Hefer (Hepher) is mentioned in the Bible as one of the cities captured by Joshua (Joshua 12:7,17):
“And these are the kings of the country which Joshua and the children of Israel smote on this side Jordan on the west… The king of Tappuah, one; the king of Hepher, one;”
A Manasseh family head (Joshua 17:2-3):
“There was also a lot for the rest of the children of Manasseh by their families; for the children of Abiezer, and for the children of Helek, and for the children of Asriel, and for the children of Shechem, and for the children of Hepher, and for the children of Shemida: these were the male children of Manasseh the son of Joseph by their families.”
And: A 3rd province during Solomon (1 Kings 4:7,10):
“And Solomon had twelve officers over all Israel, which provided victuals for the king and his household: each man his month in a year made provision. And these are their names: .. .The son of Hesed, in Aruboth; to him pertained Sochoh, and all the land of Hepher:”
The settlement was destroyed by the Assyrians in the 8th century, and was abandoned for 1000 years.
The identification of this site as Biblical Hefer is not certain. Adam Zertal identifies it in Tell el-Muhaffar (Kh. Umm el Haffeh) , a 120 dunam tel located in the valley of Dothan, which preserved the name. Reference: “The Menasseh hill country survey” – site 23, volume 3 pp. 108-111 [Adam Zertal – Nivi Mirkam, 2000].
- Roman/Byzantine period – (1st century BC to 7th century AD)
The site was inhabited again during the Late Roman and Byzantine periods, with a center in the lower section of the mound (Area B on the north side). During the Byzantine period it expanded to the whole area of the mound and in the areas to the north and east of the mound. The excavated layers included Roman (2nd-3rd century AD) and 3 Byzantine layers above (II-IV). Emergency excavations, conducted North east of the mound, unearthed ruins of a bathhouse and wine press installation dated to the Byzantine period.
The Roman village (2nd-3rd century) and first Byzantine level (4th-5th century) was settled by Samaritans or Jews, as attested by an absence of pig bones. Prof. S. Applebaum suggested that the Roman/Byzantine village was a Samaritan village named Kefar Parhsai (כפר פרשאי), referred by Babylonian Talmud (Avodah Zarah 31:1), as its wine was forbidden for ritual purposes (“אסור מפני כפר פרשאי”).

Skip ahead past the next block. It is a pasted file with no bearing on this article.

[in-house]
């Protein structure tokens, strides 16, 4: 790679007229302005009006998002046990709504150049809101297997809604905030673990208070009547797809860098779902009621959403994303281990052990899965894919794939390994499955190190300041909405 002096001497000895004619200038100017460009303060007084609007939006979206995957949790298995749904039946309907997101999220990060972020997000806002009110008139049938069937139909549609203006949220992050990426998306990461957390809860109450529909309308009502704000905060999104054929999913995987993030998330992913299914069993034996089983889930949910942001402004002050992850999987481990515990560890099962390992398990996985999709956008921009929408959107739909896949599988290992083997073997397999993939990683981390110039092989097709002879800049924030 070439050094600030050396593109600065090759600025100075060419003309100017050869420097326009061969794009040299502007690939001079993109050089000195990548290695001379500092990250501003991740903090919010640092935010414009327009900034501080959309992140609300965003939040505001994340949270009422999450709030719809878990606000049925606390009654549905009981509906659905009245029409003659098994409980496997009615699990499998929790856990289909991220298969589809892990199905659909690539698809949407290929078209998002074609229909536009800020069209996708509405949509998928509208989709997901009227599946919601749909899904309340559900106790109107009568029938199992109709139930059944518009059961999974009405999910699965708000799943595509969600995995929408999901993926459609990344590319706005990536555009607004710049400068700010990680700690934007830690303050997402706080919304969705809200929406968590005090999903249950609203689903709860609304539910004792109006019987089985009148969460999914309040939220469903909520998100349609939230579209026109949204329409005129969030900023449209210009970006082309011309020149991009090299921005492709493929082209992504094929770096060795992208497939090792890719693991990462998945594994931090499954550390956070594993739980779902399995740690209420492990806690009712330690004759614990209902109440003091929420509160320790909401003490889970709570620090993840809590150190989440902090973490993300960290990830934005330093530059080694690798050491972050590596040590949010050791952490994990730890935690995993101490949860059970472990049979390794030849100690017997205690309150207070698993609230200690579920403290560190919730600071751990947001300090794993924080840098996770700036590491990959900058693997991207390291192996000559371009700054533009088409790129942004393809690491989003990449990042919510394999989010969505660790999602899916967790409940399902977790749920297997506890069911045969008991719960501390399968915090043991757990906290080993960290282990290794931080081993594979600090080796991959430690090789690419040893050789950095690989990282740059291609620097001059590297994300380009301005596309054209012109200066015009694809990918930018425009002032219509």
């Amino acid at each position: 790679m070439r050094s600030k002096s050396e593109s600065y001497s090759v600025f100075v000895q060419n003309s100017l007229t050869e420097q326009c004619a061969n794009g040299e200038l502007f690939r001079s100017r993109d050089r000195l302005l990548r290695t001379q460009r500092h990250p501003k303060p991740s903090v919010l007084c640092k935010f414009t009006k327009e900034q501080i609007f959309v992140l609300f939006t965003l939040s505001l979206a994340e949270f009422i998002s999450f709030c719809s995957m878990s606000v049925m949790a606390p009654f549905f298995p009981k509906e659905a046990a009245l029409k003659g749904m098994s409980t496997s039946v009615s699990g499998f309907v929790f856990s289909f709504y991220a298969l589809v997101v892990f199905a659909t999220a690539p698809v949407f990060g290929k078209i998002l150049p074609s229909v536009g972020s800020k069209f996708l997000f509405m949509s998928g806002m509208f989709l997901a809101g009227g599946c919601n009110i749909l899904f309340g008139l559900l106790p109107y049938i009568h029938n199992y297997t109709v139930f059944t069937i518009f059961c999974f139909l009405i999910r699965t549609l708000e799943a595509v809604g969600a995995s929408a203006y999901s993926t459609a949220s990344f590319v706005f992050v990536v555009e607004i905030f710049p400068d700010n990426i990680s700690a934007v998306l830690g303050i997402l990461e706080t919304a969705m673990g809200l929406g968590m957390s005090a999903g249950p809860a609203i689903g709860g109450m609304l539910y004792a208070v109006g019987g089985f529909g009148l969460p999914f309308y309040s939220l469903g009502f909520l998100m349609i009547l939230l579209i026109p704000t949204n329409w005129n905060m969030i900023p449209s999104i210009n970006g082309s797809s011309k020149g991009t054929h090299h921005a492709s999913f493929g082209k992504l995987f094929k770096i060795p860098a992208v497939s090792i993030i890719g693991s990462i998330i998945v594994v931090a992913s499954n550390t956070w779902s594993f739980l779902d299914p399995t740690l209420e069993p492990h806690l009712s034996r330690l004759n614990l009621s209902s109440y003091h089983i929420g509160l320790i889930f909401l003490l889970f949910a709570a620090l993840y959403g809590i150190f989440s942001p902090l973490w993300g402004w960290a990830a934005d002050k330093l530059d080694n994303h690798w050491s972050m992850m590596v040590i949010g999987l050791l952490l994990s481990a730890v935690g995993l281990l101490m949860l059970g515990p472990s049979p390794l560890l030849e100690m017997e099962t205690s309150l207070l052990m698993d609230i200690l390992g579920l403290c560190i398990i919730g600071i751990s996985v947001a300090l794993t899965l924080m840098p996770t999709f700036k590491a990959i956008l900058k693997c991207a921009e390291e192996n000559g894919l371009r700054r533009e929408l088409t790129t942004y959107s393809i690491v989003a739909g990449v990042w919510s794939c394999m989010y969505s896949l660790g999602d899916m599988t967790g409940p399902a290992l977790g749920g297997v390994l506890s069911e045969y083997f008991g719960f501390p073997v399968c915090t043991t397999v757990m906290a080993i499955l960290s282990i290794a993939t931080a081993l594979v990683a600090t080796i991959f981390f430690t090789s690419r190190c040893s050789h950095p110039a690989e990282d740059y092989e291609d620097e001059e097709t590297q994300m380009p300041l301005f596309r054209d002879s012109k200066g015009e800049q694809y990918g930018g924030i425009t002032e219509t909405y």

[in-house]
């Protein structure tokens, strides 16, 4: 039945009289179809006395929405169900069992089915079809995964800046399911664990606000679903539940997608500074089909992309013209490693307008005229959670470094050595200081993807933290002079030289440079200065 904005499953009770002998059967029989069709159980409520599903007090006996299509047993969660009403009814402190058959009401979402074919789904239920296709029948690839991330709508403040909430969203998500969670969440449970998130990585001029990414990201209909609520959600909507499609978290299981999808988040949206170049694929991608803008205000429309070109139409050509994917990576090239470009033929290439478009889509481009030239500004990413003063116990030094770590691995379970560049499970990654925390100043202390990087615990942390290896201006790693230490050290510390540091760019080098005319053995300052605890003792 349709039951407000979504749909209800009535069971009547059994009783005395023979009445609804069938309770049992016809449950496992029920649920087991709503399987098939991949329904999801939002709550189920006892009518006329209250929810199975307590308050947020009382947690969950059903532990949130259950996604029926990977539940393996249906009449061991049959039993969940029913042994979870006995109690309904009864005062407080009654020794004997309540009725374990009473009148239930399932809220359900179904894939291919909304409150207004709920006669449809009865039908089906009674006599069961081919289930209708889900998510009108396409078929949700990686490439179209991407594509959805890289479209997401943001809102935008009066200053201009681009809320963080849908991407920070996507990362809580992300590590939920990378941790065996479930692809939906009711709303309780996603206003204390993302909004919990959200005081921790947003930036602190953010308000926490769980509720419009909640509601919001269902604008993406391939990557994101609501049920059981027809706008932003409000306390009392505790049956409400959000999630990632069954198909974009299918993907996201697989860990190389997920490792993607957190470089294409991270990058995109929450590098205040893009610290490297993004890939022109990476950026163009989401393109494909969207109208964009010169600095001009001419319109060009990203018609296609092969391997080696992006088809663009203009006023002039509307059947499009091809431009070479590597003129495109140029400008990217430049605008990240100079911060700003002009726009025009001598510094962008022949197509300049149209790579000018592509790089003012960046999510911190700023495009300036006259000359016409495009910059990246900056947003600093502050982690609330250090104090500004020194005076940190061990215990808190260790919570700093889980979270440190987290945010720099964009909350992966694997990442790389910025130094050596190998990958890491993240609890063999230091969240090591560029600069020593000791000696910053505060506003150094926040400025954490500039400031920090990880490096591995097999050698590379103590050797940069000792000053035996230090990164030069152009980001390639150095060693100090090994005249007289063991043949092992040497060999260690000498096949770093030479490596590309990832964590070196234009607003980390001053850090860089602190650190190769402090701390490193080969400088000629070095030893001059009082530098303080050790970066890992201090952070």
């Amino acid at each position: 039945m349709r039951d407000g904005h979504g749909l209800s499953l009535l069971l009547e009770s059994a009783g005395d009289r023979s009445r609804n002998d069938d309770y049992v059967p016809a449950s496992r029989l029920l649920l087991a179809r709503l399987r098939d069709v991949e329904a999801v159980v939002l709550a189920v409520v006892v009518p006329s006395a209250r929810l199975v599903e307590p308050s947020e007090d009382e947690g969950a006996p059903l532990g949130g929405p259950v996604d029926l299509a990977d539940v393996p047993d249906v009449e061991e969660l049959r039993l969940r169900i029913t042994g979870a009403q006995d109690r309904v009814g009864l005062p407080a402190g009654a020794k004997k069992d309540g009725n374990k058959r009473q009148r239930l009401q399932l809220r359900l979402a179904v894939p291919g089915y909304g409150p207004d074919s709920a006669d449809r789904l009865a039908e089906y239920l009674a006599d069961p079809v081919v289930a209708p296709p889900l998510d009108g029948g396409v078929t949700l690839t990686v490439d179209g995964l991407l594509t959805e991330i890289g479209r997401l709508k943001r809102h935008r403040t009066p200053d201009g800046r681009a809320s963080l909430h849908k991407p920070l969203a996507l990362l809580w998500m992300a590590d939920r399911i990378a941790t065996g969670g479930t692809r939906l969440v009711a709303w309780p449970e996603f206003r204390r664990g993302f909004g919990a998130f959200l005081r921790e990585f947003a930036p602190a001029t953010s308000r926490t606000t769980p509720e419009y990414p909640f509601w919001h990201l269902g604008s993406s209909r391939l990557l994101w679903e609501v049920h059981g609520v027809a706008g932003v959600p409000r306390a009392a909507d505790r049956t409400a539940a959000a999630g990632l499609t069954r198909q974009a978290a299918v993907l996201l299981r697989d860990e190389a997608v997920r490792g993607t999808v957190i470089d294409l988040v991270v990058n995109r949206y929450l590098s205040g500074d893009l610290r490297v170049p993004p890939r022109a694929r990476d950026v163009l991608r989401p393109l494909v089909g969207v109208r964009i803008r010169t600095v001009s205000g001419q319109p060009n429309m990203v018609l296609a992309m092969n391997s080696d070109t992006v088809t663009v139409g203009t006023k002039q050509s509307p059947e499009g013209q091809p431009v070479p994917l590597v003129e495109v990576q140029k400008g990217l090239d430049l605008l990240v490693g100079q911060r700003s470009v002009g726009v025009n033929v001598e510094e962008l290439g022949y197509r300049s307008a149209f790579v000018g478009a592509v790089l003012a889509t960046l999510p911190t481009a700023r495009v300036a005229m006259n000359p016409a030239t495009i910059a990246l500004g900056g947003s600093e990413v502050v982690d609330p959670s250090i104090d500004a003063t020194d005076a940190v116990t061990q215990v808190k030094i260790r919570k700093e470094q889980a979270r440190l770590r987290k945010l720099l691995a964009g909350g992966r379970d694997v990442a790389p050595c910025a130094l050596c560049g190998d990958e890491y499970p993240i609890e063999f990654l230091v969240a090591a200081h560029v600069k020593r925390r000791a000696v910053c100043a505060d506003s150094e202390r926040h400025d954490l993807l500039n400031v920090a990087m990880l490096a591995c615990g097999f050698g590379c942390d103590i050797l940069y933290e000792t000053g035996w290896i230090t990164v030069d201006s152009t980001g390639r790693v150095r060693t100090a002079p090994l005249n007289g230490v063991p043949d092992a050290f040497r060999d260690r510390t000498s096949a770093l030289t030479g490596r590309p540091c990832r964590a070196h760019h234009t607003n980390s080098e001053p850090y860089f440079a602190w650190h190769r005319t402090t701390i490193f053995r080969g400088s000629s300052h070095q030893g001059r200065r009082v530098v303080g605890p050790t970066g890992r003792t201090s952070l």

The population changed to Christian during the 6th century, perhaps following the destruction of the Samaritan villages in 529 AD after their mutiny failed.
The site was destroyed and abandoned in the 7th century, either by revenging Samaritans during the Persian conquest (614 AD) or by the Arab conquest (638 AD).
Roads: The Roman/Byzantine village was located on the side of the Roman road from Caesarea to Neapolis (Shechem, Nablus) . This ancient road passes through Wady esh Shair (Shechem stream, which flows into the Alexander stream), and continues to Jerusalem.
The Peutinger Map (Tabula Peutingeriana) is a medieval map which was based on a 4th century Roman military road map. The map shows the major roads, with indication of the cities, and geographic highlights (lakes, rivers, mountains, seas). Along the links are stations and distance in Roman miles (about 1.5KM per mile). The roads are shown as brown lines between the cities and stations. In the section shown below is the area of Jerusalem, drawn in a rotated direction (Egypt on the left, the Mediterranean sea on the top). Jerusalem is illustrated in the center as a double house icon, which represents a major city. It is listed as “formerly called Jerusalem, now called Aelia Capitolina” (antea dicta Hierusalem n(unc) Helya Capitolina).
The section where the Roman road passes through Hefer is indicated as a red square, close to Caesarea (“Cesaria”). This Roman road, from Caesarea to Nepolis (Shechem – marked with a double-house icon), is XXXI (31) Roman miles, or 46 KM.
Part of Peutinger map, based on 4th century Roman road map.
- Crusaders (1099 -1291 AD)
The Crusaders protected their routes and their farming estates with a series of forts and police stations. In the Sharon region are a number of Crusader fortifications and towns.
A Crusaders town, Casale Latinae or Montdidierat, was located at the crossing of Nahal Alexander (Nahar Iskandaruneh) near the Biblical Tel. It is known as Khirbat Madd ed-Deir, now its ruins are located inside the modern Kibbutz Ma’abarot. The road to Caesarea passed thru the town.
Mamlukes period (1250-1516 AD)
The Mamelukes were Turkish prisoners who were sold to the Sultan of Egypt, trained by him and served as his palace guards. In 1250 they seized the control of Egypt, and defeated the Mongols (1260). The Mamelukes took the Sharon area in 1265, and dismantled the Crusaders town of Madd ed-Deir.
Ottoman period (1516-1917 AD):
Conder and Kitchener surveyed this area during the PEF Survey of Western Palestine (SWP) in 1873. A section of the survey’s map, part of Sheet 10, is shown here. The site is named “Tell Ifshar”, named according to the surveyors after the Afshar Turkumen tribe.
As seen on this map, the river Nahr Iskanderuneh (Nahal Alexander) surrounded the site on all 3 sides, thus providing a natural defense. Marsh lands are located around the area, providing additional defense. A road (depicted by a dashed line) passed along its southern side, avoiding the crossing of the river. Ruins of the Crusaders town were located in Kh. Madd ed Deir.
Part of Map Sheet 10 of Survey of Western Palestine,
by Conder and Kitchener, 1872-1877.
(Published 1880, reprinted by LifeintheHolyLand.com)